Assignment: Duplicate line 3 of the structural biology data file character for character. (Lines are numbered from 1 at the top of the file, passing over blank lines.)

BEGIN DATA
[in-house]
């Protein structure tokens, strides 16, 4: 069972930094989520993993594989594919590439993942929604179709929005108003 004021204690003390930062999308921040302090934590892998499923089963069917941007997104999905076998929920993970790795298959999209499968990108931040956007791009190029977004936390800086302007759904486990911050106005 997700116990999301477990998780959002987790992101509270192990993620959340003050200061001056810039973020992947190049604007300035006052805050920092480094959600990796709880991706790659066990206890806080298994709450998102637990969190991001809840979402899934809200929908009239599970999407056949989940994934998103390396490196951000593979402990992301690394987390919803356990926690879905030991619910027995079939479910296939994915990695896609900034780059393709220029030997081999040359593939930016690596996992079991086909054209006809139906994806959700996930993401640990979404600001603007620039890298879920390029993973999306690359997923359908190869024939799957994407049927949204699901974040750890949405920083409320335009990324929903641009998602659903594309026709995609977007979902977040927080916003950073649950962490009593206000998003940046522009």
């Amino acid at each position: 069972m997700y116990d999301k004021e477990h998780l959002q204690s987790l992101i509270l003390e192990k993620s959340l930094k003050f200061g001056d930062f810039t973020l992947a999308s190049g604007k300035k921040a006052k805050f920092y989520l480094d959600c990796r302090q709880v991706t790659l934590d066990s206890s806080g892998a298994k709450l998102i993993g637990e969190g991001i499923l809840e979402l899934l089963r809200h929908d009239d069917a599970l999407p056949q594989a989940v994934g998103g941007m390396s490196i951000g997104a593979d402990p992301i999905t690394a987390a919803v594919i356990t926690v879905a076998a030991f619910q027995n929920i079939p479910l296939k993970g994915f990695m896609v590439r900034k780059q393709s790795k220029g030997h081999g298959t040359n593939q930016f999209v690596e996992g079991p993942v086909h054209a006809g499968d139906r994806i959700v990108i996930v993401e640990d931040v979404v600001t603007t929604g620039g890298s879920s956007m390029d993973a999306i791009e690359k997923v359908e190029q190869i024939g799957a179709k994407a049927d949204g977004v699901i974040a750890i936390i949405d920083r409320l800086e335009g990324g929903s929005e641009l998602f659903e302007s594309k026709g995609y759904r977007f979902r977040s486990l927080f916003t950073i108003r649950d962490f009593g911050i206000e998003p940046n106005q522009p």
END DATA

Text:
């Amino acid at each position: 069972m997700y116990d999301k004021e477990h998780l959002q204690s987790l992101i509270l003390e192990k993620s959340l930094k003050f200061g001056d930062f810039t973020l992947a999308s190049g604007k300035k921040a006052k805050f920092y989520l480094d959600c990796r302090q709880v991706t790659l934590d066990s206890s806080g892998a298994k709450l998102i993993g637990e969190g991001i499923l809840e979402l899934l089963r809200h929908d009239d069917a599970l999407p056949q594989a989940v994934g998103g941007m390396s490196i951000g997104a593979d402990p992301i999905t690394a987390a919803v594919i356990t926690v879905a076998a030991f619910q027995n929920i079939p479910l296939k993970g994915f990695m896609v590439r900034k780059q393709s790795k220029g030997h081999g298959t040359n593939q930016f999209v690596e996992g079991p993942v086909h054209a006809g499968d139906r994806i959700v990108i996930v993401e640990d931040v979404v600001t603007t929604g620039g890298s879920s956007m390029d993973a999306i791009e690359k997923v359908e190029q190869i024939g799957a179709k994407a049927d949204g977004v699901i974040a750890i936390i949405d920083r409320l800086e335009g990324g929903s929005e641009l998602f659903e302007s594309k026709g995609y759904r977007f979902r977040s486990l927080f916003t950073i108003r649950d962490f009593g911050i206000e998003p940046n106005q522009p």